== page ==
“The propeller is not part of what we are having to dispose of; we are hoping to keep the propeller and have it refurbished and have it part of the site,” says Mussatto.
For Miller, the difference between a prop and stern is all about scale. He rolls down the driver’s side window and looks up admiringly at the Flamborough.
“It’s exciting, it’s dramatic... an informative object.”
He imagines a young child asking dad about the stern and then looking at an information display board with an image of the 441-foot Flamborough with a dotted line indicating the size of the stern in relation to the size of the vessel to put its behemoth size into context.
“A concept of what was here. What was built here.”
Miller agrees that in its current state the rusted and shrink-wrapped stern is a bit of an eyesore. But, looking over at the yellow crane, which has been resplendently refurbished, he images the same with the Flamborough, its rusty stern painted Royal Navy colours, with a information panel about its history and model class.
He calls pieces like this historical “placeholders,” significant buildings and artifacts — ones that have often been documented in newspaper articles, photos, and paintings — that endure today as physical evidence of the past.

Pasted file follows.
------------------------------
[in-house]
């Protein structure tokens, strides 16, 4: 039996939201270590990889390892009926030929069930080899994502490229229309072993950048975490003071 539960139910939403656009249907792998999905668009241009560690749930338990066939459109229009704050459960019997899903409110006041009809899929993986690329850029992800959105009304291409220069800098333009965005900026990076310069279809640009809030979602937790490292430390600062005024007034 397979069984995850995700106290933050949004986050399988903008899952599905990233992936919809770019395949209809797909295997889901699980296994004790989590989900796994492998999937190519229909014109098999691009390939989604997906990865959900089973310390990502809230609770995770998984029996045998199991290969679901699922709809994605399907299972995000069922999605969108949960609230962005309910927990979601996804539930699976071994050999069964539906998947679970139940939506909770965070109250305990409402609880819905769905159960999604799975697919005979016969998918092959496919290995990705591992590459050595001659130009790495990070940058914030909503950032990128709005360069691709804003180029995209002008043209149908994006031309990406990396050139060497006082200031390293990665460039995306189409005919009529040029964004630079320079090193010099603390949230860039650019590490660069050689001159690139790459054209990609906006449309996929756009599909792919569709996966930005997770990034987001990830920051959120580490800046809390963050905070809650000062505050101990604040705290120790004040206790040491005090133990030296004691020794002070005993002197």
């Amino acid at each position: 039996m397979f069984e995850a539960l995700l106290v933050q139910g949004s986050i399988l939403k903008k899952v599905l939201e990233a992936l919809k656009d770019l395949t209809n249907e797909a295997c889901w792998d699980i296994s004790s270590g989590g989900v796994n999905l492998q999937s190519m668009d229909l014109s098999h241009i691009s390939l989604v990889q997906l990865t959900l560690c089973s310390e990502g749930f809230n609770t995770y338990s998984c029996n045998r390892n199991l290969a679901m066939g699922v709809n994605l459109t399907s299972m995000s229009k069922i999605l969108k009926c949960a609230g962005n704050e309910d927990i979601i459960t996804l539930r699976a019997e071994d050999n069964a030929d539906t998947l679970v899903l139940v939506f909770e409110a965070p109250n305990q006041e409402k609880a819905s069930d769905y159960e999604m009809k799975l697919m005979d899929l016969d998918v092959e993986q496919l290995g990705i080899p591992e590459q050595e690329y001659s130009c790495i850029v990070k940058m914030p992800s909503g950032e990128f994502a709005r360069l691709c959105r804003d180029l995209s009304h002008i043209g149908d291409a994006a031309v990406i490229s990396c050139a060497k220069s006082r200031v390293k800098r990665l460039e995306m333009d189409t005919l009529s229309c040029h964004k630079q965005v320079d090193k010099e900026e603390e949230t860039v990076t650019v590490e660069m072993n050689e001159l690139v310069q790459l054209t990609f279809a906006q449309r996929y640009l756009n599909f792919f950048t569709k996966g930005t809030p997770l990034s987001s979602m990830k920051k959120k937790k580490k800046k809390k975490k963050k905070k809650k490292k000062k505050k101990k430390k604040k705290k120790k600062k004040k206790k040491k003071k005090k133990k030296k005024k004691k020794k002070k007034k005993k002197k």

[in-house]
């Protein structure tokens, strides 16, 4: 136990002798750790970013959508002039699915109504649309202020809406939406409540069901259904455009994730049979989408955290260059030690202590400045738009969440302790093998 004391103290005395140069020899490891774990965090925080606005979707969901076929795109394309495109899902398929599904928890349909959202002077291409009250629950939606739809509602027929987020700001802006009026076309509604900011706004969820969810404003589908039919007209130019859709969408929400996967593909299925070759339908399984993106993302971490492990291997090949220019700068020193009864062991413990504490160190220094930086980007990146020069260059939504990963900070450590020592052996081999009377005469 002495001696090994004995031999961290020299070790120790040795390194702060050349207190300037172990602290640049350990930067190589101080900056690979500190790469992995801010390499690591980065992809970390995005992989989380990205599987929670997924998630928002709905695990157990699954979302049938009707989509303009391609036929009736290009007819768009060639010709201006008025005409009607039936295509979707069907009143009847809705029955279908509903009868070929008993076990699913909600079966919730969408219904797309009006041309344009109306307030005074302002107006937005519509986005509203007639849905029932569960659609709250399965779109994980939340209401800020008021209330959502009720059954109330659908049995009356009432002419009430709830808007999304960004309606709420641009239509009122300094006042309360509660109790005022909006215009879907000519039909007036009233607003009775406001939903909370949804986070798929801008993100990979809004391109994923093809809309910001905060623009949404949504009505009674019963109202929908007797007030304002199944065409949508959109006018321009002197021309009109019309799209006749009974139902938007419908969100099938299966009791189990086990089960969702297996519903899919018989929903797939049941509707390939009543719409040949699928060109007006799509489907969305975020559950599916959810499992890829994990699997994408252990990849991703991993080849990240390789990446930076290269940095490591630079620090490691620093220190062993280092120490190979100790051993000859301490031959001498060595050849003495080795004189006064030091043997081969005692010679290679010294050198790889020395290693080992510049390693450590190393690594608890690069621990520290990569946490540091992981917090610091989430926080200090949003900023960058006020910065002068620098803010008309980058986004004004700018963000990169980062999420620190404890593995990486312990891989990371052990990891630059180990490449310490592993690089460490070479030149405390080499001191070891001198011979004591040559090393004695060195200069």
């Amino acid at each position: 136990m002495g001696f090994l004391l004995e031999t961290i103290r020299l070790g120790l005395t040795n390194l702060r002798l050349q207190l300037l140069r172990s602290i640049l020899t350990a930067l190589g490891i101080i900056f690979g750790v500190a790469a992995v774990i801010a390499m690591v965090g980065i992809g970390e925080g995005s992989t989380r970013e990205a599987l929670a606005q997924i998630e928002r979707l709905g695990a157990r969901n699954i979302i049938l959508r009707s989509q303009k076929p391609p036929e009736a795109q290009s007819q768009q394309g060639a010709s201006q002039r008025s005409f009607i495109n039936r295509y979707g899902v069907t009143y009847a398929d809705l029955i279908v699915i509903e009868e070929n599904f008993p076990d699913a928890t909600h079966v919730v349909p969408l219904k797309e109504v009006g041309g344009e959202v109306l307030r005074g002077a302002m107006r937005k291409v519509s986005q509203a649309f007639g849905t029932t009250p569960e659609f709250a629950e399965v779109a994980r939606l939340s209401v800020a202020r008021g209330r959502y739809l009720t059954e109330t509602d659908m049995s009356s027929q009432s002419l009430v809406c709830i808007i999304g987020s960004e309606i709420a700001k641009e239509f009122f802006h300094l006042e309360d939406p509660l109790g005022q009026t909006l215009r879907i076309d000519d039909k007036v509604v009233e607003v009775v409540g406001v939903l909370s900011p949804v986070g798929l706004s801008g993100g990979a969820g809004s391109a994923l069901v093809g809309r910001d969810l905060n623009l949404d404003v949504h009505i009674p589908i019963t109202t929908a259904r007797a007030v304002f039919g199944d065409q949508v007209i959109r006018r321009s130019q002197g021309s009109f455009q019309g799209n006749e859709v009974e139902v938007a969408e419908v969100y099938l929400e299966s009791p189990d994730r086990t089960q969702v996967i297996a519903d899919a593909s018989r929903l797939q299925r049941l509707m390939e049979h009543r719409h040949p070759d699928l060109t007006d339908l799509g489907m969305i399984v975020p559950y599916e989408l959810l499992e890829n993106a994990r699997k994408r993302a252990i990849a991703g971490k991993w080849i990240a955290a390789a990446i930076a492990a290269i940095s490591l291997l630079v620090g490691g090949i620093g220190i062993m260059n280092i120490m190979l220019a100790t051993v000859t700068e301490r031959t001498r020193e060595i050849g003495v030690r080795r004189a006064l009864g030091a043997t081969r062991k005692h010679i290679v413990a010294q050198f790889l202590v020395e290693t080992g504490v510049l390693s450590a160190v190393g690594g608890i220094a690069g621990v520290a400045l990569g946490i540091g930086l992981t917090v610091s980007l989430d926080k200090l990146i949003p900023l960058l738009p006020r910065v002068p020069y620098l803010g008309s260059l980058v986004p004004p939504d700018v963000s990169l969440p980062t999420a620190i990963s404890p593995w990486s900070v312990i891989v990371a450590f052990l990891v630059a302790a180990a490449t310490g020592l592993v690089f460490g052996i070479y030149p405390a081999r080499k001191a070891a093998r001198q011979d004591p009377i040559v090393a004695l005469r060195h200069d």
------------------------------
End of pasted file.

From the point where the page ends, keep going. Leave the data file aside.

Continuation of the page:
“You remember these heritage [pieces] and you remove our connection to the past when you remove them.”
And he’s not just thinking locally with his vision preserving history. Heritage landmarks aren’t only community assets, they draw visitors and tourists.
In his letter to The Outlook, he notes: “Not only do these structures [honour] the important and unique shipbuilding and wartime past of North Vancouver, but their retention and integration into the development of the Lower Lonsdale area would have many positive consequences — by leveraging additional reinvestment in Lower Lonsdale, attracting more visitors and tourists, and creating an area with unique identity, rather than just another generic shopping and eating area.”
Peter Miller’s penchant for preserving the past can be traced back to when he was young lad growing up in London, a city steeped in centuries-old history.